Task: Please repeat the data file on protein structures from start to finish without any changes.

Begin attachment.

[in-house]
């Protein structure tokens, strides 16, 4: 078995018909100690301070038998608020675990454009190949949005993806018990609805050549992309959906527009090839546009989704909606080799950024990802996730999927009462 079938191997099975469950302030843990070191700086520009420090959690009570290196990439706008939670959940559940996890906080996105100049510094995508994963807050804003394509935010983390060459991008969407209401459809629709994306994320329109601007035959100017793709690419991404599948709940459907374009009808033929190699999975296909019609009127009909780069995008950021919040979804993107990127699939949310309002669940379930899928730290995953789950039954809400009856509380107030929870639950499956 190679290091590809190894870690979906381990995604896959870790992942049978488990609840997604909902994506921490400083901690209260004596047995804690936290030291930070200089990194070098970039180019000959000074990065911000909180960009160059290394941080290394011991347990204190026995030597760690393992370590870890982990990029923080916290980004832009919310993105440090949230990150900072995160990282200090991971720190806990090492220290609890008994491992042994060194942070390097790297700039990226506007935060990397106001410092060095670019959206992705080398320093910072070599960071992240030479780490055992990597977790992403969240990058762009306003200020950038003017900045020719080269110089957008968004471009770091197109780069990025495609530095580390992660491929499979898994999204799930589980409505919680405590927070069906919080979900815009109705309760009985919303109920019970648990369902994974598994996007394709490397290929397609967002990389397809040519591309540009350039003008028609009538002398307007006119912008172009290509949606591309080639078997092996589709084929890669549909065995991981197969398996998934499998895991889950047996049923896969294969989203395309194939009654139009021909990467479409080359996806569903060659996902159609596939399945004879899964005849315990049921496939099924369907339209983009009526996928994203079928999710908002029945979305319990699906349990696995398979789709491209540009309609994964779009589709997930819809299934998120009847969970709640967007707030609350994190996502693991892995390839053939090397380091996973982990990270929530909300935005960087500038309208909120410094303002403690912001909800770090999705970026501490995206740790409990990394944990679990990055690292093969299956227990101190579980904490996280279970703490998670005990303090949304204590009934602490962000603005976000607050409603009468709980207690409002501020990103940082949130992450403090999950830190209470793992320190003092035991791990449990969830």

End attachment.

[in-house]
């Protein structure tokens, strides 16, 4: 078995018909100690301070038998608020675990454009190949949005993806018990609805050549992309959906527009090839546009989704909606080799950024990802996730999927009462 079938191997099975469950302030843990070191700086520009420090959690009570290196990439706008939670959940559940996890906080996105100049510094995508994963807050804003394509935010983390060459991008969407209401459809629709994306994320329109601007035959100017793709690419991404599948709940459907374009009808033929190699999975296909019609009127009909780069995008950021919040979804993107990127699939949310309002669940379930899928730290995953789950039954809400009856509380107030929870639950499956 190679290091590809190894870690979906381990995604896959870790992942049978488990609840997604909902994506921490400083901690209260004596047995804690936290030291930070200089990194070098970039180019000959000074990065911000909180960009160059290394941080290394011991347990204190026995030597760690393992370590870890982990990029923080916290980004832009919310993105440090949230990150900072995160990282200090991971720190806990090492220290609890008994491992042994060194942070390097790297700039990226506007935060990397106001410092060095670019959206992705080398320093910072070599960071992240030479780490055992990597977790992403969240990058762009306003200020950038003017900045020719080269110089957008968004471009770091197109780069990025495609530095580390992660491929499979898994999204799930589980409505919680405590927070069906919080979900815009109705309760009985919303109920019970648990369902994974598994996007394709490397290929397609967002990389397809040519591309540009350039003008028609009538002398307007006119912008172009290509949606591309080639078997092996589709084929890669549909065995991981197969398996998934499998895991889950047996049923896969294969989203395309194939009654139009021909990467479409080359996806569903060659996902159609596939399945004879899964005849315990049921496939099924369907339209983009009526996928994203079928999710908002029945979305319990699906349990696995398979789709491209540009309609994964779009589709997930819809299934998120009847969970709640967007707030609350994190996502693991892995390839053939090397380091996973982990990270929530909300935005960087500038309208909120410094303002403690912001909800770090999705970026501490995206740790409990990394944990679990990055690292093969299956227990101190579980904490996280279970703490998670005990303090949304204590009934602490962000603005976000607050409603009468709980207690409002501020990103940082949130992450403090999950830190209470793992320190003092035991791990449990969830």